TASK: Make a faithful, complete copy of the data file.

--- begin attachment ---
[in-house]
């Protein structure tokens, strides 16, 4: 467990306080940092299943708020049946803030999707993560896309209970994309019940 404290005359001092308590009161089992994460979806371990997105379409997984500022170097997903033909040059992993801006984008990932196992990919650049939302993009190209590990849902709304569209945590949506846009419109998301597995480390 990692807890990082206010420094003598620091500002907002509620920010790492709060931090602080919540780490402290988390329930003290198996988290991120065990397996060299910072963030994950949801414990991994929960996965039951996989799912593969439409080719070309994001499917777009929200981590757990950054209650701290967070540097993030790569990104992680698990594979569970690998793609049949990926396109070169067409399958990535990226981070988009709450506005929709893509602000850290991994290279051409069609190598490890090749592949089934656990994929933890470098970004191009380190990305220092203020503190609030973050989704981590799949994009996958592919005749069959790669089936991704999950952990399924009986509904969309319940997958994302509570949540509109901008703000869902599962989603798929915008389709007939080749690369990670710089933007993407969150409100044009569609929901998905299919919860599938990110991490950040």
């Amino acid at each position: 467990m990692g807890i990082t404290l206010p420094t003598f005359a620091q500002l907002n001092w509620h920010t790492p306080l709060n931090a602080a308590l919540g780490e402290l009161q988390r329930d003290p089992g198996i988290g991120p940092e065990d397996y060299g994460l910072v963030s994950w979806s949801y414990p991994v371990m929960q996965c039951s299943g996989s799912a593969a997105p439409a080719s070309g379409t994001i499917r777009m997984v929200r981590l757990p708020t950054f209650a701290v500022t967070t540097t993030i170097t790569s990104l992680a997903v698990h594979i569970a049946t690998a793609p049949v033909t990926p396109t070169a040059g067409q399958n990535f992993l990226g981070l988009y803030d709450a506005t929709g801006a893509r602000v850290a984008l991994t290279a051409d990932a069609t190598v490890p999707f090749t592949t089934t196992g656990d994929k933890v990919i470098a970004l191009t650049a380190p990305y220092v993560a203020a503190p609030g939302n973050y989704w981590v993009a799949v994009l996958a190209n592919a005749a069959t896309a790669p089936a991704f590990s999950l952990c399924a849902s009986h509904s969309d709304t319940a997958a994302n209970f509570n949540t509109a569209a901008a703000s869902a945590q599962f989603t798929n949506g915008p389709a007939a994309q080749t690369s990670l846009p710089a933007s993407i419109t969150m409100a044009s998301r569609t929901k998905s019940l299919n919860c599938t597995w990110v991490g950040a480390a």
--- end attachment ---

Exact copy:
[in-house]
């Protein structure tokens, strides 16, 4: 467990306080940092299943708020049946803030999707993560896309209970994309019940 404290005359001092308590009161089992994460979806371990997105379409997984500022170097997903033909040059992993801006984008990932196992990919650049939302993009190209590990849902709304569209945590949506846009419109998301597995480390 990692807890990082206010420094003598620091500002907002509620920010790492709060931090602080919540780490402290988390329930003290198996988290991120065990397996060299910072963030994950949801414990991994929960996965039951996989799912593969439409080719070309994001499917777009929200981590757990950054209650701290967070540097993030790569990104992680698990594979569970690998793609049949990926396109070169067409399958990535990226981070988009709450506005929709893509602000850290991994290279051409069609190598490890090749592949089934656990994929933890470098970004191009380190990305220092203020503190609030973050989704981590799949994009996958592919005749069959790669089936991704999950952990399924009986509904969309319940997958994302509570949540509109901008703000869902599962989603798929915008389709007939080749690369990670710089933007993407969150409100044009569609929901998905299919919860599938990110991490950040």
């Amino acid at each position: 467990m990692g807890i990082t404290l206010p420094t003598f005359a620091q500002l907002n001092w509620h920010t790492p306080l709060n931090a602080a308590l919540g780490e402290l009161q988390r329930d003290p089992g198996i988290g991120p940092e065990d397996y060299g994460l910072v963030s994950w979806s949801y414990p991994v371990m929960q996965c039951s299943g996989s799912a593969a997105p439409a080719s070309g379409t994001i499917r777009m997984v929200r981590l757990p708020t950054f209650a701290v500022t967070t540097t993030i170097t790569s990104l992680a997903v698990h594979i569970a049946t690998a793609p049949v033909t990926p396109t070169a040059g067409q399958n990535f992993l990226g981070l988009y803030d709450a506005t929709g801006a893509r602000v850290a984008l991994t290279a051409d990932a069609t190598v490890p999707f090749t592949t089934t196992g656990d994929k933890v990919i470098a970004l191009t650049a380190p990305y220092v993560a203020a503190p609030g939302n973050y989704w981590v993009a799949v994009l996958a190209n592919a005749a069959t896309a790669p089936a991704f590990s999950l952990c399924a849902s009986h509904s969309d709304t319940a997958a994302n209970f509570n949540t509109a569209a901008a703000s869902a945590q599962f989603t798929n949506g915008p389709a007939a994309q080749t690369s990670l846009p710089a933007s993407i419109t969150m409100a044009s998301r569609t929901k998905s019940l299919n919860c599938t597995w990110v991490g950040a480390a």